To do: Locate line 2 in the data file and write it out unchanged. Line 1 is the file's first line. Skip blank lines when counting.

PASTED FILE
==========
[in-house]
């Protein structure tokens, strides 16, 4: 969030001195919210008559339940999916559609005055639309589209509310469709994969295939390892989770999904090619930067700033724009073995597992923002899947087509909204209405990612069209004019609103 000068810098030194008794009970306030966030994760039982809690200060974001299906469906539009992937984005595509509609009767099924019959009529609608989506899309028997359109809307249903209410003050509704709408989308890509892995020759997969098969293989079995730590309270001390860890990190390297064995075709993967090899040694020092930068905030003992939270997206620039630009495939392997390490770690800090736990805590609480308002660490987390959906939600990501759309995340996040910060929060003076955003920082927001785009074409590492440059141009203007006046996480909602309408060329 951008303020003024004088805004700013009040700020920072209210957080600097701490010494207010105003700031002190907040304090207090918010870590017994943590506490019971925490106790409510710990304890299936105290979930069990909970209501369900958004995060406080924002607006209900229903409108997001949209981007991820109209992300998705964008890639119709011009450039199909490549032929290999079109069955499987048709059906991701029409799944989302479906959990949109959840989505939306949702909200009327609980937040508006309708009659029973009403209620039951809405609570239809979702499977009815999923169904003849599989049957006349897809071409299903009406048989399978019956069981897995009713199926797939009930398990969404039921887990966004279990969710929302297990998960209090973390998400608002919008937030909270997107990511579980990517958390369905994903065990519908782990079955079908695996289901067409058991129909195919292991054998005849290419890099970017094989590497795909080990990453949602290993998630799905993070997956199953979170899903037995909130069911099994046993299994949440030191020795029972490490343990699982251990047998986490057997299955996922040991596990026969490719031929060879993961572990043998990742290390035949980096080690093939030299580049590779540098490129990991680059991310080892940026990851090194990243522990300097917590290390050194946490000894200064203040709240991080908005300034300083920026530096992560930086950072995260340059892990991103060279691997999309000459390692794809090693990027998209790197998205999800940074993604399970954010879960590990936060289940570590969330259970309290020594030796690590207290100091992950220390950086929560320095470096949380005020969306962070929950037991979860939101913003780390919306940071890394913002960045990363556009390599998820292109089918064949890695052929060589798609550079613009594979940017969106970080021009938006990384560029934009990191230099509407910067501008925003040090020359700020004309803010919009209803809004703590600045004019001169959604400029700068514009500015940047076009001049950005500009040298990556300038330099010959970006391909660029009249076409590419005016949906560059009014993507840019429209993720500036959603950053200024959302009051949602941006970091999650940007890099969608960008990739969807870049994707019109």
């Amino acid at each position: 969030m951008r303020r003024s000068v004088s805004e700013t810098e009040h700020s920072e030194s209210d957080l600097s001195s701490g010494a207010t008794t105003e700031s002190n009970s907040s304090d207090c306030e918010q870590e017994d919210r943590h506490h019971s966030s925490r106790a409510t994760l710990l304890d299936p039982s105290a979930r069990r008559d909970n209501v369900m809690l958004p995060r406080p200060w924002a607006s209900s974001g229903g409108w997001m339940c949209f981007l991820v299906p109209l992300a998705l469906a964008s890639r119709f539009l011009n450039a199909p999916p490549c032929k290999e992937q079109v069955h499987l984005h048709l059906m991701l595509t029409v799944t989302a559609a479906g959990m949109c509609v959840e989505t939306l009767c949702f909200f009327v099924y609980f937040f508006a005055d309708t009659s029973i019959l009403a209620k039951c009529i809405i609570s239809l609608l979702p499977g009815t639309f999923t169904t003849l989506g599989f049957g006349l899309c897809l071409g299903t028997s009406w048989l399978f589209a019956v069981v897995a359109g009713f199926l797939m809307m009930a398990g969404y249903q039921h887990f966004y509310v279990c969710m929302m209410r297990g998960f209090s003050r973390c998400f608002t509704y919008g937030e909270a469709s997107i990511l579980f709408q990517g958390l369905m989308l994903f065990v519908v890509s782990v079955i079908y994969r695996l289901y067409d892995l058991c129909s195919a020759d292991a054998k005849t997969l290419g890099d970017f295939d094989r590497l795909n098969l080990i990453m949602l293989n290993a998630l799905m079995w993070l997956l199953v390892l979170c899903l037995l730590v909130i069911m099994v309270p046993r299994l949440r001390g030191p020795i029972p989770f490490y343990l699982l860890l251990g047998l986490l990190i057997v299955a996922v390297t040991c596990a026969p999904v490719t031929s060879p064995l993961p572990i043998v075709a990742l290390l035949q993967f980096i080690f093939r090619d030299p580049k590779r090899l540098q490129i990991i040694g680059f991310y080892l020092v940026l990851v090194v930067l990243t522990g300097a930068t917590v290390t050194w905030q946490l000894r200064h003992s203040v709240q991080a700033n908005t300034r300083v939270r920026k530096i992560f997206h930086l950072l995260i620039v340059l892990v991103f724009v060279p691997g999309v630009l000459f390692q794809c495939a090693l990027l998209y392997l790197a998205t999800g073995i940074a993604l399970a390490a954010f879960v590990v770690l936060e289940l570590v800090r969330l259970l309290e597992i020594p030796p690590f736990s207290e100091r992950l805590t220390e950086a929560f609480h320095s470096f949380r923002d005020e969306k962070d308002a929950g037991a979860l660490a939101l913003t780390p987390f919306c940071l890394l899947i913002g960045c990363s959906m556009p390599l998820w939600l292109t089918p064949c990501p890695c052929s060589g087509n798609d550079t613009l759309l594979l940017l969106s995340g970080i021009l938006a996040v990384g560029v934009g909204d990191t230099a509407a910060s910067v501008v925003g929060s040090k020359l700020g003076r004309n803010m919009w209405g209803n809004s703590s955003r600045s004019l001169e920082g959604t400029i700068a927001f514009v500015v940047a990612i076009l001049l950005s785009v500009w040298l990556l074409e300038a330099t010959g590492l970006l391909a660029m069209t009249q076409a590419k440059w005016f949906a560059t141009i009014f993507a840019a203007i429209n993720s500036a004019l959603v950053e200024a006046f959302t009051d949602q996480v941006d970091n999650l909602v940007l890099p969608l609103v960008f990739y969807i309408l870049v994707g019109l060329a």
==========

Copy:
């Protein structure tokens, strides 16, 4: 969030001195919210008559339940999916559609005055639309589209509310469709994969295939390892989770999904090619930067700033724009073995597992923002899947087509909204209405990612069209004019609103 000068810098030194008794009970306030966030994760039982809690200060974001299906469906539009992937984005595509509609009767099924019959009529609608989506899309028997359109809307249903209410003050509704709408989308890509892995020759997969098969293989079995730590309270001390860890990190390297064995075709993967090899040694020092930068905030003992939270997206620039630009495939392997390490770690800090736990805590609480308002660490987390959906939600990501759309995340996040910060929060003076955003920082927001785009074409590492440059141009203007006046996480909602309408060329 951008303020003024004088805004700013009040700020920072209210957080600097701490010494207010105003700031002190907040304090207090918010870590017994943590506490019971925490106790409510710990304890299936105290979930069990909970209501369900958004995060406080924002607006209900229903409108997001949209981007991820109209992300998705964008890639119709011009450039199909490549032929290999079109069955499987048709059906991701029409799944989302479906959990949109959840989505939306949702909200009327609980937040508006309708009659029973009403209620039951809405609570239809979702499977009815999923169904003849599989049957006349897809071409299903009406048989399978019956069981897995009713199926797939009930398990969404039921887990966004279990969710929302297990998960209090973390998400608002919008937030909270997107990511579980990517958390369905994903065990519908782990079955079908695996289901067409058991129909195919292991054998005849290419890099970017094989590497795909080990990453949602290993998630799905993070997956199953979170899903037995909130069911099994046993299994949440030191020795029972490490343990699982251990047998986490057997299955996922040991596990026969490719031929060879993961572990043998990742290390035949980096080690093939030299580049590779540098490129990991680059991310080892940026990851090194990243522990300097917590290390050194946490000894200064203040709240991080908005300034300083920026530096992560930086950072995260340059892990991103060279691997999309000459390692794809090693990027998209790197998205999800940074993604399970954010879960590990936060289940570590969330259970309290020594030796690590207290100091992950220390950086929560320095470096949380005020969306962070929950037991979860939101913003780390919306940071890394913002960045990363556009390599998820292109089918064949890695052929060589798609550079613009594979940017969106970080021009938006990384560029934009990191230099509407910067501008925003040090020359700020004309803010919009209803809004703590600045004019001169959604400029700068514009500015940047076009001049950005500009040298990556300038330099010959970006391909660029009249076409590419005016949906560059009014993507840019429209993720500036959603950053200024959302009051949602941006970091999650940007890099969608960008990739969807870049994707019109």